Since October 2010, a Turkish environmental agency, EPASA, dedicated to the environmental protection of special areas, has managed to gain the collaboration of the departments of the environment, marine, forestry and other organisations in developing legal frameworks to protect designated areas from the impact of urbanisation, agricultural pollution and construction for tourism. The state will also now allocate grants to farms which would like to go organic, covering the costs of certification, training and soil analysis.
The country’s current output from its 5,000 organic farms is by no means paltry: more than 200 products are produced for export, mainly to the European Union, but also to Australia, the US and South Korea, generating an income of roughly €25 million for the country. Due to the higher cost of buying certified organic produce at home, the domestic market is still small but it is growing.
What has grown exponentially, however, is the number of farms, such as Pastoral Vadi, which have been set up in the past 15 years or so to receive guests, thus strengthening the country’s already robust eco-tourism industry. There are now more than 40 such farms stretching from the Black Sea near Georgia right round the Aegean coast to Antalya on the Mediterranean.
With sunshine all year round in the south, they are a popular destination for the more eco-minded holidaymaker who’d like comfortable accommodation in beautiful surroundings but away from the noisy crowds such as frequent the beachside resorts nearby. In high season, there are often various kinds of workshops organised on site from pottery to yoga to painting in which the guests can participate during their stay.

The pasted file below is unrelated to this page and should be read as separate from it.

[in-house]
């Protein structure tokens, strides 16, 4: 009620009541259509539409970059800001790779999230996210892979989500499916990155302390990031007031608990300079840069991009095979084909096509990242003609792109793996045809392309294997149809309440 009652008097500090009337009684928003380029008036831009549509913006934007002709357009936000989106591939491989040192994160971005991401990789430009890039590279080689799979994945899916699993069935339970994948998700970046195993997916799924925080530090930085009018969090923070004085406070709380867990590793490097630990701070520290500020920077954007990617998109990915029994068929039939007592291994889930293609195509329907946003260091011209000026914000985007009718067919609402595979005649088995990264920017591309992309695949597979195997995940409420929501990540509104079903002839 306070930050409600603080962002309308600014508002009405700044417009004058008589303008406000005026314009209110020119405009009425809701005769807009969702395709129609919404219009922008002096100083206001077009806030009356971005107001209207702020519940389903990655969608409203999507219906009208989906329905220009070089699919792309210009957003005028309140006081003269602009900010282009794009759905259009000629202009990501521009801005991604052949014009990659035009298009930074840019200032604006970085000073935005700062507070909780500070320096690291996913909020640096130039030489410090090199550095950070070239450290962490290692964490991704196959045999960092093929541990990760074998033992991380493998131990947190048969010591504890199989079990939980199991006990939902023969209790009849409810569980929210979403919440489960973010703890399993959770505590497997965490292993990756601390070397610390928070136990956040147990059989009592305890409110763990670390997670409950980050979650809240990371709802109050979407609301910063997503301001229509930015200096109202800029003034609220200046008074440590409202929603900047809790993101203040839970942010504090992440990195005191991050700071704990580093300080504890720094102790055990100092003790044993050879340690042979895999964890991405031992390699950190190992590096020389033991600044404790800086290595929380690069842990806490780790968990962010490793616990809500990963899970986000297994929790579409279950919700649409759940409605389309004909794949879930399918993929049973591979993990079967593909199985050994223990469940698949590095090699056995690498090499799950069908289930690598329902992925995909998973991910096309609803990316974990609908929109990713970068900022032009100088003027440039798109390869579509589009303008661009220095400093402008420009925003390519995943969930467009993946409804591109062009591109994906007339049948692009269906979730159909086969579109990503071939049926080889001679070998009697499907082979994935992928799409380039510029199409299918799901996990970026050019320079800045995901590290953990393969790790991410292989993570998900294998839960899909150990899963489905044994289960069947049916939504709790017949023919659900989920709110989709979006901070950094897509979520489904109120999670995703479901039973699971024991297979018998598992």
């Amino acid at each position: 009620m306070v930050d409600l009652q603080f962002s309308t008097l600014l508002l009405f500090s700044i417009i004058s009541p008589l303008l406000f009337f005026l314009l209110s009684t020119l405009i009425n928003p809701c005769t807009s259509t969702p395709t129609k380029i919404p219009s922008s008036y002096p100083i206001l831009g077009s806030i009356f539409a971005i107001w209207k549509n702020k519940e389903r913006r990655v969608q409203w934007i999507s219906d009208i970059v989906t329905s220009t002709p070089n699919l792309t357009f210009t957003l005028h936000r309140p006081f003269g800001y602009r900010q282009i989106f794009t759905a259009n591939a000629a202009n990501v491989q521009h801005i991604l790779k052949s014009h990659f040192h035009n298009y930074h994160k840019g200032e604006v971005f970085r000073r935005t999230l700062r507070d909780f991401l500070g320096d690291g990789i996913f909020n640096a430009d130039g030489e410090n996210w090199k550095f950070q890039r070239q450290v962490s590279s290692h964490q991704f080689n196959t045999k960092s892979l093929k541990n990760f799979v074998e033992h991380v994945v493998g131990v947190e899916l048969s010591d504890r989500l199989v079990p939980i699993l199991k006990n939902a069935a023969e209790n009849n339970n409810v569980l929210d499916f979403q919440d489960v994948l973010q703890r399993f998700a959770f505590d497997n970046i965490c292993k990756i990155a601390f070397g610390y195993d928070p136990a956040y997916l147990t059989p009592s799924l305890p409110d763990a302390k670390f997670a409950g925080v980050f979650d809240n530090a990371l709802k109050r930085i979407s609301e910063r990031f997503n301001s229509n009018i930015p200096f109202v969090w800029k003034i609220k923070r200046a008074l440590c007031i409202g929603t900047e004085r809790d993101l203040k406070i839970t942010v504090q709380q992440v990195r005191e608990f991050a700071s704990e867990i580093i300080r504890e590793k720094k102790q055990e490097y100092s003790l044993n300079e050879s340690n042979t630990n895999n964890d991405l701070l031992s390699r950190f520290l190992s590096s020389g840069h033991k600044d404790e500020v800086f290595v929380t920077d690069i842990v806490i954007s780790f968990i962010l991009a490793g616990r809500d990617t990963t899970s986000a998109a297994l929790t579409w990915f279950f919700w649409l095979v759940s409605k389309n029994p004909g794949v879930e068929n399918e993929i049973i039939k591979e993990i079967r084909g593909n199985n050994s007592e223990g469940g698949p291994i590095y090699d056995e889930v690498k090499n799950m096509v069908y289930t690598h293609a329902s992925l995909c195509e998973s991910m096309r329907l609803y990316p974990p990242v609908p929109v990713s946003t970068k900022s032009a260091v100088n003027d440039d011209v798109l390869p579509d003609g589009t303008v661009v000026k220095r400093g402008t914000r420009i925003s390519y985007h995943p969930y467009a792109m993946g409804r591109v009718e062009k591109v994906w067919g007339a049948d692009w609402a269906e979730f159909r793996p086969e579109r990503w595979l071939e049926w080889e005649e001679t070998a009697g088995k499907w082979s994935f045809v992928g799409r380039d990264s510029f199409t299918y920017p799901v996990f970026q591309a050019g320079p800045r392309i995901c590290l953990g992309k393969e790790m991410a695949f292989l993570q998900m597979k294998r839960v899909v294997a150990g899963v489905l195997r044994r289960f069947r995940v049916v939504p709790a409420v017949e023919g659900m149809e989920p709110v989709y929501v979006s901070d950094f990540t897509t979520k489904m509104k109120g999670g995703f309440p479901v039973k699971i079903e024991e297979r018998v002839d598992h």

AS VOLUNTEERS, our accommodation was comfortable but basic, but for the paying guests it is four-star rustic and very affordable. For €30 a night, plus three meals a day, guests can stay in one of the 14 large and spacious wood and stone houses which were designed by Ahmet Kizen, the founder and owner of the farm, who was an architect in his previous life in Istanbul.
Each house has its own wood-burning stove, which is handy for the nippy evenings from October onwards, and the eucalyptus trees on the grounds are regularly cut down to provide an endless source of firewood.
I was lured into one of these mini-mansions on my last week there and volunteered part-time, paying €15 a day for three hours work and full board. A more perfect antidote to the stresses and strains of city life on my limited budget I couldn’t have imagined.
I left with the glow of sunshine on my cheeks, slightly more toned biceps and the knowledge that if I couldn’t hack the cold and the current climate at home (in all its senses!) it would still be sunny in Pastoral Vadi if I wanted to return.
How to Wwoof
Founded in the UK in 1971, Wwoofing now involves more than 6,000 hosts in 88 countries. First known as “Working Weekends on Organic Farms”, it then became “Willing Workers on Organic Farms” and in turn has changed to “World Wide Opportunities on Organic Farms”. See wwoof.org.
In Turkey, there is a dedicated organisation, Ta Tu Ta, which inspects and certifies the farms according to European standards. Anyone wishing to volunteer on a farm must do so by contacting the designated tourist agency, Genctur. Details at bugday.org.
Turkish Airlines (turkish airlines.com) flies from Dublin to Dalaman via Istanbul. Fly Thomas Cook (flythomascook.com) flies from London Gatwick to Dalaman. A shuttle bus travels the 40km from Dalaman Airport to Yaniklar village, which is 3km from Pastoral Vadi.